Our last post discussed the financial difficulties that may remain following Red Notice removal. Today’s post will similarly detail the residual effect of Red Notices in government and police databases. 

Once INTERPOL’s CCF has determined that an individual’s case is either not truly criminal, politically motivated, or without sufficient legal information to sustain a Red Notice, that individual should be free of Red Notice-related complications. Although INTERPOL notifies its member countries once a Red Notice is removed, there are instances in which outdated information remains in domestic government databases. 

When there is outdated Red Notice information on an individual, that person may face the same barriers they did as a Red Notice subject. Incorrect information on an individual could lead them to be detained when trying to travel or interact with law enforcement, denied financial services as detailed in the previous post, or to suffer the tarnishment of their reputation. Outdated government data can include showing a case is open when it is not, showing an existing Red Notice after it has been removed, or other damaging inaccuracies.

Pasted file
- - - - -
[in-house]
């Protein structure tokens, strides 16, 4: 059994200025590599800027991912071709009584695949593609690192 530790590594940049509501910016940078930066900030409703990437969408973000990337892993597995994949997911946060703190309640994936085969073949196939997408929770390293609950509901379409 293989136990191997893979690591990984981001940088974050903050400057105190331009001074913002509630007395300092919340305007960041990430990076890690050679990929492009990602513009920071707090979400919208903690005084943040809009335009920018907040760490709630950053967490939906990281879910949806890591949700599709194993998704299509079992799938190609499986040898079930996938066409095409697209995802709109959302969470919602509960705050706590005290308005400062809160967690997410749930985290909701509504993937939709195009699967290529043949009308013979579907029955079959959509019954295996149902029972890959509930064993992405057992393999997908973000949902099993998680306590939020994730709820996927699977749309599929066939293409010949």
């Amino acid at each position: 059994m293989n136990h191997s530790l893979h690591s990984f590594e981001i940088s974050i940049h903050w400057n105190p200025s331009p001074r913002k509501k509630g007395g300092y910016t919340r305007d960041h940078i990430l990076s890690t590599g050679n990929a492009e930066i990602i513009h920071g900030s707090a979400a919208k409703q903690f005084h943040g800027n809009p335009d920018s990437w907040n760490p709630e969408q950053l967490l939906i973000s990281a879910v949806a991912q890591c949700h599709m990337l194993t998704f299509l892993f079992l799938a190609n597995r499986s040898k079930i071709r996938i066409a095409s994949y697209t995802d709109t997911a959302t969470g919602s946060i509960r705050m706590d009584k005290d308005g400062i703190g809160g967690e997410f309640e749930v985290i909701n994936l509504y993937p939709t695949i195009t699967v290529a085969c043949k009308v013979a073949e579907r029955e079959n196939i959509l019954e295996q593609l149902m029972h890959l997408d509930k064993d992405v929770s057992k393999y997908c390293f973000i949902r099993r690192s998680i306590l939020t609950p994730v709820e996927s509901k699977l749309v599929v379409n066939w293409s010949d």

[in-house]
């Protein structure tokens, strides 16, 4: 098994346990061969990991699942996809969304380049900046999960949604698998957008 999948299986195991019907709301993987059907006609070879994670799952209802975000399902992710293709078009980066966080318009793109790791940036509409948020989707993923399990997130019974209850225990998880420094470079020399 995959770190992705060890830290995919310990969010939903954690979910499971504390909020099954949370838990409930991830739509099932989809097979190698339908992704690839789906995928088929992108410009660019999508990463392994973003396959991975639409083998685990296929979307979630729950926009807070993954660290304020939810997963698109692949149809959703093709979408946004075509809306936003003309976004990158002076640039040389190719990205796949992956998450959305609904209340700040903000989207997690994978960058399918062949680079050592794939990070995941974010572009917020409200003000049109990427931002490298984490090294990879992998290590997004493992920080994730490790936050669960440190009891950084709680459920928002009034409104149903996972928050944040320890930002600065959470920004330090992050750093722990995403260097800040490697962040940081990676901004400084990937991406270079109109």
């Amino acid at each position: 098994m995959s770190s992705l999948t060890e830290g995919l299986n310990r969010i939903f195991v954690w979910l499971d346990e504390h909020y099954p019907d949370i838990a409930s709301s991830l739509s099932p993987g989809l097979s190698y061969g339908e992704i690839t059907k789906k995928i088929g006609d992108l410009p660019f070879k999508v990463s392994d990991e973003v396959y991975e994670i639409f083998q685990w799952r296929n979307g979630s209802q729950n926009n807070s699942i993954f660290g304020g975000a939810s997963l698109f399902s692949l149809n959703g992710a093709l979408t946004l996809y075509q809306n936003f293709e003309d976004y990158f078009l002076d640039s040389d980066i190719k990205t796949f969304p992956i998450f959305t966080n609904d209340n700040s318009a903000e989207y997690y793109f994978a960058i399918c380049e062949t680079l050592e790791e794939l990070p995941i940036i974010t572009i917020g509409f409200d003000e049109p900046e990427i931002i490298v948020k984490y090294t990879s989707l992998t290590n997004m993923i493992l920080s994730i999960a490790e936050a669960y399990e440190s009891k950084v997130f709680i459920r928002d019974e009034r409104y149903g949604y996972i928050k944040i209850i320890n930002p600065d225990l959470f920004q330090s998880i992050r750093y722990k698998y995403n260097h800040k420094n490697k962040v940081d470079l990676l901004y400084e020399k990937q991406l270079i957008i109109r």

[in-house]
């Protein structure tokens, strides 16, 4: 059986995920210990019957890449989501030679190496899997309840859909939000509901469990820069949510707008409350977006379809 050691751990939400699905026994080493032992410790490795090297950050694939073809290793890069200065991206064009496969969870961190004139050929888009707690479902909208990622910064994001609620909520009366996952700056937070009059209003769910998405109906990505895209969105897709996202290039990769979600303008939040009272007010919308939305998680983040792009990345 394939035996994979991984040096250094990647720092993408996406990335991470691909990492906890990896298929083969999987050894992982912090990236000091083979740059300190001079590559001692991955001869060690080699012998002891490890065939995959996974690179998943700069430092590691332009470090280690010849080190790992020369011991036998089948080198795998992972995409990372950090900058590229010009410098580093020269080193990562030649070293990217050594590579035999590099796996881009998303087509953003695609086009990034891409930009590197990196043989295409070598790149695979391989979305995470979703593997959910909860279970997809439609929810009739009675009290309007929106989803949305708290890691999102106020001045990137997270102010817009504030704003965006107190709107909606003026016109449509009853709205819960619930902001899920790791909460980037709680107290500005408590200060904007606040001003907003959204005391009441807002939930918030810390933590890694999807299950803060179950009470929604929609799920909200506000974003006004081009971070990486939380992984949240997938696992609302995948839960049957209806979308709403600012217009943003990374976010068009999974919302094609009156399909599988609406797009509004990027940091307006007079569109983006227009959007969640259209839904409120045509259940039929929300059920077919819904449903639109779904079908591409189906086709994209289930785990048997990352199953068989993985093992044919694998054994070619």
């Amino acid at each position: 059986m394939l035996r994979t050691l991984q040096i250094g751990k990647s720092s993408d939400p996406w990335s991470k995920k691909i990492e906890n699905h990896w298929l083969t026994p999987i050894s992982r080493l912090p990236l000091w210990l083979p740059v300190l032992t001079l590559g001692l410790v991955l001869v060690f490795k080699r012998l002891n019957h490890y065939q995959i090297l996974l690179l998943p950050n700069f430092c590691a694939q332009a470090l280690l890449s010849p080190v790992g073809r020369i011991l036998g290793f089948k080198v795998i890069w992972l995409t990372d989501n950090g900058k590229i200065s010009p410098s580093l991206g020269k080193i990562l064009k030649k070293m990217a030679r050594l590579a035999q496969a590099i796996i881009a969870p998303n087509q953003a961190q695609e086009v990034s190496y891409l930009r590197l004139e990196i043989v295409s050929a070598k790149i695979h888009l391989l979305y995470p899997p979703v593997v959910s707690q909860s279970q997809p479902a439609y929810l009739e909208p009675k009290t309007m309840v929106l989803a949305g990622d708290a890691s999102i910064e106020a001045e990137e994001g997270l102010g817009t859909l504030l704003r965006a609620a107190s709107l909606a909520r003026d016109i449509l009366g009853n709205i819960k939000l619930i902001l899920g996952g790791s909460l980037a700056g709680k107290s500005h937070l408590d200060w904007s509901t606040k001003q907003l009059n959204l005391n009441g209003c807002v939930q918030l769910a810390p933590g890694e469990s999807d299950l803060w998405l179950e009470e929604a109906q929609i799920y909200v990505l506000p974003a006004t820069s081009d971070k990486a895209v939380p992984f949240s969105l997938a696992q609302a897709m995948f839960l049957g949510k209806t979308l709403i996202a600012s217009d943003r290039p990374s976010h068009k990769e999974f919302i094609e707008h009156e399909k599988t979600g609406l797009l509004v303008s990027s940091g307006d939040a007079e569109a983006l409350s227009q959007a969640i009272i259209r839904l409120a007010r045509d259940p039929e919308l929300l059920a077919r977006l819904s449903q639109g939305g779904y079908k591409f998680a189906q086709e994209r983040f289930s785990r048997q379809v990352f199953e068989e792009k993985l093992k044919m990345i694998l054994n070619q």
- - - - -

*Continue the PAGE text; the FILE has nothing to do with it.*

If an individual is experiencing the difficulties of a Red Notice subject after the removal of a Red Notice, that individual should contact their lawyer to decide the best course of action. This may  involve notifying the CCF to request that it remind the member country holding incorrect data to modify or delete it. It may also involve contacting that country directly for the same purpose, or providing documentation to the office or agency that has the outdated information.

Our next post will detail the lasting damages a Red Notice can have on an individual’s online reputation.  

As always, thoughts and comments are welcomed.